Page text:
The WTB Byway TCS Light/Fast Rolling SG2 is a semi-slick, minimalistic gravel tyre which offers a smooth ride on roads but can handle some gravel and rock too. It is now available with SG2 puncture protection, which is very effective – just don't expect much grip if things get really rocky or muddy.
The Byway is available in a range of widths for 650b and 700c wheels, including 34mm, 44mm, 47mm and the 40mm on test, this one weighs in a 470g. There's also a range of colour and protection options, all tubeless ready. The one disappointment for riders who like tanwall tyres they can't have both that and the SG2 protection.
If the tread looks familiar, you've seen it on an older 34mm tyre called the Exposure.
Installation is actually really easy; I've had issues with WTB tyres being slack on the bead and hard to inflate tubeless, but that's not the case here. The Byways went up tubeless with just a track pump.
I started with 35psi front and 40psi rear (the official tubeless rating runs from 30-60psi), and this gave a good balance of speed and feel without too much bounce or movement on the road when climbing.
On roads the tyre is smooth and, whilst not the absolute quietest, it is far from noisy and progress feels quick. On firm, rock-based gravel tracks it stays fast and feels supple. The SG2 version has an 120tpi casing which is more flexible than the standard 60tpi versions, and it broadly seems to cancel out the extra stiffness of the puncture protection layer. It's a comfortable tyre off road.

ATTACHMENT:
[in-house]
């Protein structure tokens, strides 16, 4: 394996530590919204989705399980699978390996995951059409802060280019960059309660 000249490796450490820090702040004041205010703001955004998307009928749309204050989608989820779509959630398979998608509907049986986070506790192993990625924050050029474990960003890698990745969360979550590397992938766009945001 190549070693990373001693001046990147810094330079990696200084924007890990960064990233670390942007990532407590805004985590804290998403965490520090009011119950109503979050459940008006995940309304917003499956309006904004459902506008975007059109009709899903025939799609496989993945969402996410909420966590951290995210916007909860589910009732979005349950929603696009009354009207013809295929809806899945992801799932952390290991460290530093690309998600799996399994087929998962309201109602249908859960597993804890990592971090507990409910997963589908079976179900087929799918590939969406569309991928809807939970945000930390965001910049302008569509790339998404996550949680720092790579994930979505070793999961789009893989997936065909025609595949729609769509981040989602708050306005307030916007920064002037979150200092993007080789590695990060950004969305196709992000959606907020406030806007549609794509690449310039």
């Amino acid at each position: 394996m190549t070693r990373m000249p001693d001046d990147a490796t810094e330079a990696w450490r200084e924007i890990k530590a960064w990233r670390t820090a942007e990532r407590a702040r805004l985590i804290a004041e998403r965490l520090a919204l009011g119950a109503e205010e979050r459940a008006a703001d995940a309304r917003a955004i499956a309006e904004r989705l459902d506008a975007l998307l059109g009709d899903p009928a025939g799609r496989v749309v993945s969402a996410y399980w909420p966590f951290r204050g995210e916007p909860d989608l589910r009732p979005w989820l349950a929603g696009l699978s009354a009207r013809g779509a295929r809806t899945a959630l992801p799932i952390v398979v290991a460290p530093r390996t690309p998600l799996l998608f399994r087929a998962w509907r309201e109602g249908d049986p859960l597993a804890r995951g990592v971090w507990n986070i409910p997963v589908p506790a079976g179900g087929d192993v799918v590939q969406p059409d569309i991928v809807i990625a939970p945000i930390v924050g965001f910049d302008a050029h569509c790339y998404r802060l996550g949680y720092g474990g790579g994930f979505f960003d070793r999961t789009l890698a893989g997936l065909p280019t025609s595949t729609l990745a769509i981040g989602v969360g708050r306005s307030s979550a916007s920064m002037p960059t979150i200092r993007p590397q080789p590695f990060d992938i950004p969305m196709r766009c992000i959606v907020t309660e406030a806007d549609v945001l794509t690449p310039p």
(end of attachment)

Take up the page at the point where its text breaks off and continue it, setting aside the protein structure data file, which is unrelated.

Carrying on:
Looking at the tyre and the near slick tread you wouldn't expect this to be good on more slippery tracks or mud, and you would be right. Uphill on really steep, loose or slippery tracks, grip is inevitably limited but (so long as they're still basically firm) useable – though you often need to stay in the saddle to keep the rear weighted.
On bad roads and rough lanes covered in detritus it does a decent job, even on the steepest, 20%+ gradients I attempted. This is where I think the Byway really excels. It works well off-road too, so long as your idea of gravel doesn't involve much in the way of muddy tracks or singletrack.
The non-SG2 Byway is probably the tyre I've punctured the most of any gravel tyre I have used, so to make it hundreds of kilometres (many with the roads full of hedge-cutting thorns) without a single puncture is pleasing. The full-width protection layer is clearly doing its job.
The Byway TCS SG2 is £55, which puts it at the high end, though it's still slightly less than the likes of the Terravail Rutland (£60) or Continental Terra Speed (£59.95). While this might be becoming a normal price for a tyre – the Maxxis Rambler EXO is also £55, for instance – it's still a big investment. For a cheaper alternative, take a look at the Hutchinson Touareg. It's not perfect, but it's a real bargain at £33.
For riders who mix road with typically British gravel over forest tracks and off-road rights of way, the Byway TCS SG2 – as the name suggests – is a really good option.
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